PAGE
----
CLEARWATER - The Tampa Bay Water board voted unanimously Aug. 26 to fund the Florida-Friendly Landscaping program for another year.
The previously jointly funded program was left with a shortfall when the Southwest Florida Water Management District approved a budget last month that cut their part of the program to make room for other water saving programs. Tampa Bay Water will continue to provide $223,000, plus the additional $161,000 previously provided by the District.
“I, for one, am very happy to approve this wonderful program,” said Susan Latvala, Pinellas County Commissioner and chair of the Tampa Bay Water board.
For more than a decade, Tampa Bay Water has funded the regional public education portion of the Florida-Friendly Landscaping program. This money pays for workshops on Florida-Friendly Landscaping principles, micro-irrigation and rain barrel construction.
It also funds the Tampa Bay Community Water-Wise Awards, which is wrapping up its 15th consecutive year of recognizing residents and businesses that have landscapes that incorporate Florida-Friendly Landscaping principles with attractive design.
The new funding focuses on helping water users like home owners, homeowner associations, businesses, schools and other large landscaped areas improve their water use efficiency, and is the first step toward developing a Florida-friendly yard.
On the front line of educating the Tampa Bay community on water use efficiency principals are three FFL coordinators from each of Tampa Bay Water’s member counties. These employees perform on-site visits and practice one-one-one communication, in an effort to minimize the use of potable water for irrigation.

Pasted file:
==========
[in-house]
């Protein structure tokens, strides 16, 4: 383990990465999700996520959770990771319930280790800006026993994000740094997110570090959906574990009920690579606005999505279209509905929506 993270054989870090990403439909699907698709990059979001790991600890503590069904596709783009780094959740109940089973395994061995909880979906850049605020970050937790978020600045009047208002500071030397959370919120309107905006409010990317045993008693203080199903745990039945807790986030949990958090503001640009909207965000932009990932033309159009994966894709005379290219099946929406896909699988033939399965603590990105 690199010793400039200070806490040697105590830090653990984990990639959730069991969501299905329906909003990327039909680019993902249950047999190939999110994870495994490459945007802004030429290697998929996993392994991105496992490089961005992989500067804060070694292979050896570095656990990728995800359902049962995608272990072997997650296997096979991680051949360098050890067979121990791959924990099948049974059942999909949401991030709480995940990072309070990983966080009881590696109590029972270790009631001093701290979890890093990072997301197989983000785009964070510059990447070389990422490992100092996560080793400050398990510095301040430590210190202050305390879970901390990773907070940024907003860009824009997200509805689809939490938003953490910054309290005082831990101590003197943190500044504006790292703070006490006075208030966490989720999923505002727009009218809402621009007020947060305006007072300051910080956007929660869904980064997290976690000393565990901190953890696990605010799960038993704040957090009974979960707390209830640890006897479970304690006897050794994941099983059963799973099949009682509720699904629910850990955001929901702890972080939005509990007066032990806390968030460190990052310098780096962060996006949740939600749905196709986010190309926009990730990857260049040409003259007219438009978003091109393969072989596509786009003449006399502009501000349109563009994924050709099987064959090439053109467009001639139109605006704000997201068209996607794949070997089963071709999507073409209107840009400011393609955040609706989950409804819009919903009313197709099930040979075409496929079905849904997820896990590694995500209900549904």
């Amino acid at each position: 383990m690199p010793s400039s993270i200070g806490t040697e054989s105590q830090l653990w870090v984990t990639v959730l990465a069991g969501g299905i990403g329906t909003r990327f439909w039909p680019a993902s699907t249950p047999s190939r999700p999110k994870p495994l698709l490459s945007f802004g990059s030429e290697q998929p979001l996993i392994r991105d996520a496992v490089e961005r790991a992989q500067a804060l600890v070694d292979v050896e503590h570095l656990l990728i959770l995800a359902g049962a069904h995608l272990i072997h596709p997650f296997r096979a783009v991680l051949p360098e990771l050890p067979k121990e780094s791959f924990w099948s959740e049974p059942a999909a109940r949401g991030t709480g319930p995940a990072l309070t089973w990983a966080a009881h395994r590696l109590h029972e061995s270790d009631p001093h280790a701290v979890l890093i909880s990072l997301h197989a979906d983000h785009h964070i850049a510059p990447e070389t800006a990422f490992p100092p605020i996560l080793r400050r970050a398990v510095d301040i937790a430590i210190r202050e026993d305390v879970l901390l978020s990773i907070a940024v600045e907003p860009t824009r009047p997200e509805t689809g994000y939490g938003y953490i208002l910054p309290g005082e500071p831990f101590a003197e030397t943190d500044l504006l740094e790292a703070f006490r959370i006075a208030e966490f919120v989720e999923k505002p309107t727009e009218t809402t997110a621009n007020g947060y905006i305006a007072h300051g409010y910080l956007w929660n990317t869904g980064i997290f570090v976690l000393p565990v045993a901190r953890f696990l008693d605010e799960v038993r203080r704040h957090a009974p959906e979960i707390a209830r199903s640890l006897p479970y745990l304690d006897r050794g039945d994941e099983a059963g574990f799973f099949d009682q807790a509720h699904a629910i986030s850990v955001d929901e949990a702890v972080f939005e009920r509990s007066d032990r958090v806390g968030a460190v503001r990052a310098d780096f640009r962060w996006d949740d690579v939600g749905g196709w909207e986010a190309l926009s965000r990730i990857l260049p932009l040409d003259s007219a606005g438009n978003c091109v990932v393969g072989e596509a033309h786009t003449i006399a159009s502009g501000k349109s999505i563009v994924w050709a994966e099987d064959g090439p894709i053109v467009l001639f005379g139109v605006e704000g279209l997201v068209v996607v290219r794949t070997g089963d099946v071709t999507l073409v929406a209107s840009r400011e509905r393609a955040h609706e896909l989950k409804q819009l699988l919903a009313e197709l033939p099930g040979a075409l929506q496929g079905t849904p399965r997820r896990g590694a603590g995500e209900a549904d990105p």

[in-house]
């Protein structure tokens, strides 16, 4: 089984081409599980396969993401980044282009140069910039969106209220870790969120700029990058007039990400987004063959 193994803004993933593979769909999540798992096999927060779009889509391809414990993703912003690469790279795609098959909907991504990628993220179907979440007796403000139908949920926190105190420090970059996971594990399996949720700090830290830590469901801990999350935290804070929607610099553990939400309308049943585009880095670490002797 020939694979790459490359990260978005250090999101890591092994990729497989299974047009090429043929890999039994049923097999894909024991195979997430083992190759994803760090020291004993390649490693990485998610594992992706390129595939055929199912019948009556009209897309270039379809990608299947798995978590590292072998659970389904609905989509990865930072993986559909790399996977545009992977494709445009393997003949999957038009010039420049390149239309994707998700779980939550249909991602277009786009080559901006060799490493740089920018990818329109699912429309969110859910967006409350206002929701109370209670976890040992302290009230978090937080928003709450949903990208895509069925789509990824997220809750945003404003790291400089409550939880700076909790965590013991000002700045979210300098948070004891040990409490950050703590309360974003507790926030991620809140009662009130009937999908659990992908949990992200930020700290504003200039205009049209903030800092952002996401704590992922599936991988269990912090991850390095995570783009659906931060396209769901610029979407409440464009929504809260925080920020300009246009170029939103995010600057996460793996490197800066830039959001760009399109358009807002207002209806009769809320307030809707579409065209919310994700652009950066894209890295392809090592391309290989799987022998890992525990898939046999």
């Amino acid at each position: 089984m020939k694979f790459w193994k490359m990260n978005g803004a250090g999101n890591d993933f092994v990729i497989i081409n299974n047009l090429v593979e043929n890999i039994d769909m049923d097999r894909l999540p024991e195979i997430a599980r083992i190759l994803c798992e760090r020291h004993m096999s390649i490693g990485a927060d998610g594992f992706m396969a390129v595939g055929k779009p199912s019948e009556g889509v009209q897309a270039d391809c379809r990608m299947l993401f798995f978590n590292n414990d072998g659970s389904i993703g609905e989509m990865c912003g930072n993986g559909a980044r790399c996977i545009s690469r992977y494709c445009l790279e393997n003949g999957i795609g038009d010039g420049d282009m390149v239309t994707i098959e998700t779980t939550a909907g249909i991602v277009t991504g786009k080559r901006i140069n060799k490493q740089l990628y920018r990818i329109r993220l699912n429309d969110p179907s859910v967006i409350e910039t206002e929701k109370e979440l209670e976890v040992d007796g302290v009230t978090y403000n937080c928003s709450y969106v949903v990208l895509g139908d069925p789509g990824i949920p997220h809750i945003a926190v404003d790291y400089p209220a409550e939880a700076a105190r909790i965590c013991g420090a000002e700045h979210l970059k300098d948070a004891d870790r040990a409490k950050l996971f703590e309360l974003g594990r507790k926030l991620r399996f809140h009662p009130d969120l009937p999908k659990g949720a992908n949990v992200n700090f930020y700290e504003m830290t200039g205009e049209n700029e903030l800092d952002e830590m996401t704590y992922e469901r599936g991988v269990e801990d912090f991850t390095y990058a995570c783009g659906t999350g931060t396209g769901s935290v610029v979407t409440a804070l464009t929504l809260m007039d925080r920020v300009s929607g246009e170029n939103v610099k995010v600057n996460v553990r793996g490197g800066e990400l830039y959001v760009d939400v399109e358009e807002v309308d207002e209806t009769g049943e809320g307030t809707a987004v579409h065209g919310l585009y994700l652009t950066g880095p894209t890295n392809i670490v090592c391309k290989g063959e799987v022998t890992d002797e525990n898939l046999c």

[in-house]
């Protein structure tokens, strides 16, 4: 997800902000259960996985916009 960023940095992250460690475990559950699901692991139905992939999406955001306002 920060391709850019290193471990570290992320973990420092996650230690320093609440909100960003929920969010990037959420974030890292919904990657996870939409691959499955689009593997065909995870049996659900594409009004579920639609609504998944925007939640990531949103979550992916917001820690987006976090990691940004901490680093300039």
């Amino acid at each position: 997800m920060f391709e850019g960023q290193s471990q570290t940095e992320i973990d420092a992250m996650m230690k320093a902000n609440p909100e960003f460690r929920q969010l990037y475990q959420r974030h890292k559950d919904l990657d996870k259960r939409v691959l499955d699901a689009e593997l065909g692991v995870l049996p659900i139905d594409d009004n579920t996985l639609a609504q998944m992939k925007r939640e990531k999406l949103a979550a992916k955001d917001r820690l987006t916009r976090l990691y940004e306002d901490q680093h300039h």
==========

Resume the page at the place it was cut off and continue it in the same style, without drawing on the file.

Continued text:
FFL complements local government programs to foster a sense of environmental stewardship among citizens by increasing awareness and understanding of Florida’s natural systems and resources, and how they relate to our ecology, economy and quality of life. The main emphasis is helping the community design, install and retrofit existing landscapes to create Florida-Friendly landscapes.
“When you realize that half of the residential water we use is used to water our yards, the biggest long term impact that we can have on water supply needs is to move towards yards that grow here in our environment,” said St. Petersburg Council Member Karl Nurse.
Keeping the program intact and under one umbrella provides a consistent level of service for the Tampa Bay community and is consistent with Tampa Bay Water’s historic role of providing conservation coordination services to its members.
“This is a modest amount of money that can save us millions of dollars down the road,” added Nurse.